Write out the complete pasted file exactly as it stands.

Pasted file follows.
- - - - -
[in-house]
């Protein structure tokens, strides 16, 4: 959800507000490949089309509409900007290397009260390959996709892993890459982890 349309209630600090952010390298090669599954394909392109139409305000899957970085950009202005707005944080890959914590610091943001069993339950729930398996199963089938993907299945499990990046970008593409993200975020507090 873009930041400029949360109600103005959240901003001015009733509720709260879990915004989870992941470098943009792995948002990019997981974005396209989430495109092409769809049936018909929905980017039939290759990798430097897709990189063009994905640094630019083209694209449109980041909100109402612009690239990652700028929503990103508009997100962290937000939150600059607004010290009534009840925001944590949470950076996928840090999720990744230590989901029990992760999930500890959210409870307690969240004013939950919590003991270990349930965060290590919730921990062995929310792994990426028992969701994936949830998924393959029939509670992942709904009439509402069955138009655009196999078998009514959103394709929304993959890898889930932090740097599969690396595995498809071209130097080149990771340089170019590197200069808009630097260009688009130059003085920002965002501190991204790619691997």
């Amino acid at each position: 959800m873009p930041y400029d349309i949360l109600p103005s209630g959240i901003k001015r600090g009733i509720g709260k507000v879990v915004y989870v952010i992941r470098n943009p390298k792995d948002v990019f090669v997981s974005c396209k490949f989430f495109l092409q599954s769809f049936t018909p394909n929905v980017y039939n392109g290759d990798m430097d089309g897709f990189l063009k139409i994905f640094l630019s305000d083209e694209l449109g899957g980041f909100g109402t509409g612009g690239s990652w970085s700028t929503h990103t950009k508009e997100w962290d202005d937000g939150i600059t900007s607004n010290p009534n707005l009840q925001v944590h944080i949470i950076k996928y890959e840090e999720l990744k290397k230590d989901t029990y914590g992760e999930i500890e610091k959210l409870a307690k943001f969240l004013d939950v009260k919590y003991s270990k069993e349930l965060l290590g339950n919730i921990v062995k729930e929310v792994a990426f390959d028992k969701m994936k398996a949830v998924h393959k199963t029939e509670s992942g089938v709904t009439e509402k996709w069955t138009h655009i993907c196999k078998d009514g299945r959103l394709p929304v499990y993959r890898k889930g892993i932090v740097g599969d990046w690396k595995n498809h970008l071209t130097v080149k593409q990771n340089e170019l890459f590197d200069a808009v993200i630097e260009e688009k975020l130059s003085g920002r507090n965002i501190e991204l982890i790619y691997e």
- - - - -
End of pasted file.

[in-house]
């Protein structure tokens, strides 16, 4: 959800507000490949089309509409900007290397009260390959996709892993890459982890 349309209630600090952010390298090669599954394909392109139409305000899957970085950009202005707005944080890959914590610091943001069993339950729930398996199963089938993907299945499990990046970008593409993200975020507090 873009930041400029949360109600103005959240901003001015009733509720709260879990915004989870992941470098943009792995948002990019997981974005396209989430495109092409769809049936018909929905980017039939290759990798430097897709990189063009994905640094630019083209694209449109980041909100109402612009690239990652700028929503990103508009997100962290937000939150600059607004010290009534009840925001944590949470950076996928840090999720990744230590989901029990992760999930500890959210409870307690969240004013939950919590003991270990349930965060290590919730921990062995929310792994990426028992969701994936949830998924393959029939509670992942709904009439509402069955138009655009196999078998009514959103394709929304993959890898889930932090740097599969690396595995498809071209130097080149990771340089170019590197200069808009630097260009688009130059003085920002965002501190991204790619691997």
């Amino acid at each position: 959800m873009p930041y400029d349309i949360l109600p103005s209630g959240i901003k001015r600090g009733i509720g709260k507000v879990v915004y989870v952010i992941r470098n943009p390298k792995d948002v990019f090669v997981s974005c396209k490949f989430f495109l092409q599954s769809f049936t018909p394909n929905v980017y039939n392109g290759d990798m430097d089309g897709f990189l063009k139409i994905f640094l630019s305000d083209e694209l449109g899957g980041f909100g109402t509409g612009g690239s990652w970085s700028t929503h990103t950009k508009e997100w962290d202005d937000g939150i600059t900007s607004n010290p009534n707005l009840q925001v944590h944080i949470i950076k996928y890959e840090e999720l990744k290397k230590d989901t029990y914590g992760e999930i500890e610091k959210l409870a307690k943001f969240l004013d939950v009260k919590y003991s270990k069993e349930l965060l290590g339950n919730i921990v062995k729930e929310v792994a990426f390959d028992k969701m994936k398996a949830v998924h393959k199963t029939e509670s992942g089938v709904t009439e509402k996709w069955t138009h655009i993907c196999k078998d009514g299945r959103l394709p929304v499990y993959r890898k889930g892993i932090v740097g599969d990046w690396k595995n498809h970008l071209t130097v080149k593409q990771n340089e170019l890459f590197d200069a808009v993200i630097e260009e688009k975020l130059s003085g920002r507090n965002i501190e991204l982890i790619y691997e």